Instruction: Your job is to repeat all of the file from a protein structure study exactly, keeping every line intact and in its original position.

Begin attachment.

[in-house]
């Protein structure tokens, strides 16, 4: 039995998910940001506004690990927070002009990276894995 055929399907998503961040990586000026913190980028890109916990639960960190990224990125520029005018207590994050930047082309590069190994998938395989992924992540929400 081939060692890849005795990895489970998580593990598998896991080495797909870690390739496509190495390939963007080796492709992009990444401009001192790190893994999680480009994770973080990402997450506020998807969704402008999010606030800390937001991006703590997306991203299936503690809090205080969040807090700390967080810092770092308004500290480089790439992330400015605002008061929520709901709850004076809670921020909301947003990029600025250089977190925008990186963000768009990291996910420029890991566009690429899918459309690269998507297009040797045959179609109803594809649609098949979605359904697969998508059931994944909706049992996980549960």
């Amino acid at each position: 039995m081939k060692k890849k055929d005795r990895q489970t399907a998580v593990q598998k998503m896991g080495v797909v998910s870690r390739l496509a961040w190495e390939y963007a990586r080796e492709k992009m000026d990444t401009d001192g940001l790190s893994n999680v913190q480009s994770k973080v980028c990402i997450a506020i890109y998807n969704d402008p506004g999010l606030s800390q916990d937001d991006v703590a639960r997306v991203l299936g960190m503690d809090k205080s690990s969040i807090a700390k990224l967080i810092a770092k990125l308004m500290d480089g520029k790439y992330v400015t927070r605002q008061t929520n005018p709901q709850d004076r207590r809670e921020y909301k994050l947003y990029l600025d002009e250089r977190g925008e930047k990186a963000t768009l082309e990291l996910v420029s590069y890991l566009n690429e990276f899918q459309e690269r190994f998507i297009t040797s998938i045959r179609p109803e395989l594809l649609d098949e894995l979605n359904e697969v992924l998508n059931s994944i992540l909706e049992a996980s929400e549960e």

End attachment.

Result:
[in-house]
């Protein structure tokens, strides 16, 4: 039995998910940001506004690990927070002009990276894995 055929399907998503961040990586000026913190980028890109916990639960960190990224990125520029005018207590994050930047082309590069190994998938395989992924992540929400 081939060692890849005795990895489970998580593990598998896991080495797909870690390739496509190495390939963007080796492709992009990444401009001192790190893994999680480009994770973080990402997450506020998807969704402008999010606030800390937001991006703590997306991203299936503690809090205080969040807090700390967080810092770092308004500290480089790439992330400015605002008061929520709901709850004076809670921020909301947003990029600025250089977190925008990186963000768009990291996910420029890991566009690429899918459309690269998507297009040797045959179609109803594809649609098949979605359904697969998508059931994944909706049992996980549960």
């Amino acid at each position: 039995m081939k060692k890849k055929d005795r990895q489970t399907a998580v593990q598998k998503m896991g080495v797909v998910s870690r390739l496509a961040w190495e390939y963007a990586r080796e492709k992009m000026d990444t401009d001192g940001l790190s893994n999680v913190q480009s994770k973080v980028c990402i997450a506020i890109y998807n969704d402008p506004g999010l606030s800390q916990d937001d991006v703590a639960r997306v991203l299936g960190m503690d809090k205080s690990s969040i807090a700390k990224l967080i810092a770092k990125l308004m500290d480089g520029k790439y992330v400015t927070r605002q008061t929520n005018p709901q709850d004076r207590r809670e921020y909301k994050l947003y990029l600025d002009e250089r977190g925008e930047k990186a963000t768009l082309e990291l996910v420029s590069y890991l566009n690429e990276f899918q459309e690269r190994f998507i297009t040797s998938i045959r179609p109803e395989l594809l649609d098949e894995l979605n359904e697969v992924l998508n059931s994944i992540l909706e049992a996980s929400e549960e």